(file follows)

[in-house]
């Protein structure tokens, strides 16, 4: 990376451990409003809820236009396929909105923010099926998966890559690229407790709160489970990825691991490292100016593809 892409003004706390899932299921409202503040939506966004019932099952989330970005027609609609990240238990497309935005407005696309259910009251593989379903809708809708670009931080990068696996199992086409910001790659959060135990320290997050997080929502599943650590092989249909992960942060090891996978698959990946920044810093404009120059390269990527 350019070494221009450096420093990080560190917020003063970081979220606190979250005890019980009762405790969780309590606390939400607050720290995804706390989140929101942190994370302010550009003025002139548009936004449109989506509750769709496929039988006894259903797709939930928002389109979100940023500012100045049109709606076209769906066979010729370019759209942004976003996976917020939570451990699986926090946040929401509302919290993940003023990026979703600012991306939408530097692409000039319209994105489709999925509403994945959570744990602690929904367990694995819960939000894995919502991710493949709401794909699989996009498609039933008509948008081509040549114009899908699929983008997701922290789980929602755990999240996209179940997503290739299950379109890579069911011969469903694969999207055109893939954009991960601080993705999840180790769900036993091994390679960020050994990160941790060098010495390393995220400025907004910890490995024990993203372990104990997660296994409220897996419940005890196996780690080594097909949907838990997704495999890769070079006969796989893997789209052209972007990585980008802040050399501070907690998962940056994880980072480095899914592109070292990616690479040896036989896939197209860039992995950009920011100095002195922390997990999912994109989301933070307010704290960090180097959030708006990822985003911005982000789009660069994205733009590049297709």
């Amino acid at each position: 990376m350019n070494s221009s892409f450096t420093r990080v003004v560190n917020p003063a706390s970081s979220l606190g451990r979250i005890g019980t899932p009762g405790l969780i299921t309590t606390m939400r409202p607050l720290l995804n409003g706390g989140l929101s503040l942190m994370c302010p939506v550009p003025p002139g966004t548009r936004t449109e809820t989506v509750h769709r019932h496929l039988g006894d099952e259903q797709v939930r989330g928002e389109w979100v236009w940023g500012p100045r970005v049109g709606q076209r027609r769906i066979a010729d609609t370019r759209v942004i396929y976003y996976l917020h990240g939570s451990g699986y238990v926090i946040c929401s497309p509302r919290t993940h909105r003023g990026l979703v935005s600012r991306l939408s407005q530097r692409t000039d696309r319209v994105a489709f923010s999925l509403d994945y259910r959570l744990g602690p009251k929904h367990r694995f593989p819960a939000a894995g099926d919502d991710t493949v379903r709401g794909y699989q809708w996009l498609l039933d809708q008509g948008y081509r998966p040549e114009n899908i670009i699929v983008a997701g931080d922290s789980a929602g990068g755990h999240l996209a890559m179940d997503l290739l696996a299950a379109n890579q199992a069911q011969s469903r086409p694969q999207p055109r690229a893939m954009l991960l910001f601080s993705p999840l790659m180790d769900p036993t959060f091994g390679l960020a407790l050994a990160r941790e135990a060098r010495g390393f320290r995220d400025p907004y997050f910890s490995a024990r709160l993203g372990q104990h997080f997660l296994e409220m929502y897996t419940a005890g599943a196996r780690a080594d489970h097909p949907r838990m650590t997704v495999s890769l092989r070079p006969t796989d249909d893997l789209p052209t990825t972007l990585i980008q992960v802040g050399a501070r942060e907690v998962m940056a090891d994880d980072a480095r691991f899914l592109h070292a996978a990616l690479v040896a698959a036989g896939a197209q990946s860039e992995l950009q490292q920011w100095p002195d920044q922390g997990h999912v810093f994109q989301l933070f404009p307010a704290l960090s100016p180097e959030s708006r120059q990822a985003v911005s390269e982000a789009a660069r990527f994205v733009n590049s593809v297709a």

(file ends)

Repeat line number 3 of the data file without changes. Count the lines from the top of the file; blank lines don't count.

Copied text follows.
């Amino acid at each position: 990376m350019n070494s221009s892409f450096t420093r990080v003004v560190n917020p003063a706390s970081s979220l606190g451990r979250i005890g019980t899932p009762g405790l969780i299921t309590t606390m939400r409202p607050l720290l995804n409003g706390g989140l929101s503040l942190m994370c302010p939506v550009p003025p002139g966004t548009r936004t449109e809820t989506v509750h769709r019932h496929l039988g006894d099952e259903q797709v939930r989330g928002e389109w979100v236009w940023g500012p100045r970005v049109g709606q076209r027609r769906i066979a010729d609609t370019r759209v942004i396929y976003y996976l917020h990240g939570s451990g699986y238990v926090i946040c929401s497309p509302r919290t993940h909105r003023g990026l979703v935005s600012r991306l939408s407005q530097r692409t000039d696309r319209v994105a489709f923010s999925l509403d994945y259910r959570l744990g602690p009251k929904h367990r694995f593989p819960a939000a894995g099926d919502d991710t493949v379903r709401g794909y699989q809708w996009l498609l039933d809708q008509g948008y081509r998966p040549e114009n899908i670009i699929v983008a997701g931080d922290s789980a929602g990068g755990h999240l996209a890559m179940d997503l290739l696996a299950a379109n890579q199992a069911q011969s469903r086409p694969q999207p055109r690229a893939m954009l991960l910001f601080s993705p999840l790659m180790d769900p036993t959060f091994g390679l960020a407790l050994a990160r941790e135990a060098r010495g390393f320290r995220d400025p907004y997050f910890s490995a024990r709160l993203g372990q104990h997080f997660l296994e409220m929502y897996t419940a005890g599943a196996r780690a080594d489970h097909p949907r838990m650590t997704v495999s890769l092989r070079p006969t796989d249909d893997l789209p052209t990825t972007l990585i980008q992960v802040g050399a501070r942060e907690v998962m940056a090891d994880d980072a480095r691991f899914l592109h070292a996978a990616l690479v040896a698959a036989g896939a197209q990946s860039e992995l950009q490292q920011w100095p002195d920044q922390g997990h999912v810093f994109q989301l933070f404009p307010a704290l960090s100016p180097e959030s708006r120059q990822a985003v911005s390269e982000a789009a660069r990527f994205v733009n590049s593809v297709a």